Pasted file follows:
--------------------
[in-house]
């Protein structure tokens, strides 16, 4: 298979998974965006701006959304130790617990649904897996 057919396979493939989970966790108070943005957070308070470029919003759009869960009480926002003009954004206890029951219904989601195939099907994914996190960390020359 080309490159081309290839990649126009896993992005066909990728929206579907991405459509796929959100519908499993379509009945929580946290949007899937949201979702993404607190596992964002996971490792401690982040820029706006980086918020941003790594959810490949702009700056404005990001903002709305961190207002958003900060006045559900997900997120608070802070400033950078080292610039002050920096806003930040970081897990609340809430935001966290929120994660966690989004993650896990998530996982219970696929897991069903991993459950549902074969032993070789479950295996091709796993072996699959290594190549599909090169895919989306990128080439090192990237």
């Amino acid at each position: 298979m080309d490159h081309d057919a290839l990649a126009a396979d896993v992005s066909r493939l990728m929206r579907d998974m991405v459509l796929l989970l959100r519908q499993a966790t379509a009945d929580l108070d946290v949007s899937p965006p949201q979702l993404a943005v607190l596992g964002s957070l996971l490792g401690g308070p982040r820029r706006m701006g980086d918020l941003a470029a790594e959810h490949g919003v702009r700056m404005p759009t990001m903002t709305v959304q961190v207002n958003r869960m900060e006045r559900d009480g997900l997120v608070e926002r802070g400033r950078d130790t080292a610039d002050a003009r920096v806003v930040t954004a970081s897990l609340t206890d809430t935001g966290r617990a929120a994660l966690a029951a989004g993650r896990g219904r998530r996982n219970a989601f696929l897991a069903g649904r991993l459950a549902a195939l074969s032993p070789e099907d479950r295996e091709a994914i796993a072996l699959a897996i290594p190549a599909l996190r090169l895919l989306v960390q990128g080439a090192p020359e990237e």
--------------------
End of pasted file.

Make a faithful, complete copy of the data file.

[in-house]
């Protein structure tokens, strides 16, 4: 298979998974965006701006959304130790617990649904897996 057919396979493939989970966790108070943005957070308070470029919003759009869960009480926002003009954004206890029951219904989601195939099907994914996190960390020359 080309490159081309290839990649126009896993992005066909990728929206579907991405459509796929959100519908499993379509009945929580946290949007899937949201979702993404607190596992964002996971490792401690982040820029706006980086918020941003790594959810490949702009700056404005990001903002709305961190207002958003900060006045559900997900997120608070802070400033950078080292610039002050920096806003930040970081897990609340809430935001966290929120994660966690989004993650896990998530996982219970696929897991069903991993459950549902074969032993070789479950295996091709796993072996699959290594190549599909090169895919989306990128080439090192990237």
């Amino acid at each position: 298979m080309d490159h081309d057919a290839l990649a126009a396979d896993v992005s066909r493939l990728m929206r579907d998974m991405v459509l796929l989970l959100r519908q499993a966790t379509a009945d929580l108070d946290v949007s899937p965006p949201q979702l993404a943005v607190l596992g964002s957070l996971l490792g401690g308070p982040r820029r706006m701006g980086d918020l941003a470029a790594e959810h490949g919003v702009r700056m404005p759009t990001m903002t709305v959304q961190v207002n958003r869960m900060e006045r559900d009480g997900l997120v608070e926002r802070g400033r950078d130790t080292a610039d002050a003009r920096v806003v930040t954004a970081s897990l609340t206890d809430t935001g966290r617990a929120a994660l966690a029951a989004g993650r896990g219904r998530r996982n219970a989601f696929l897991a069903g649904r991993l459950a549902a195939l074969s032993p070789e099907d479950r295996e091709a994914i796993a072996l699959a897996i290594p190549a599909l996190r090169l895919l989306v960390q990128g080439a090192p020359e990237e």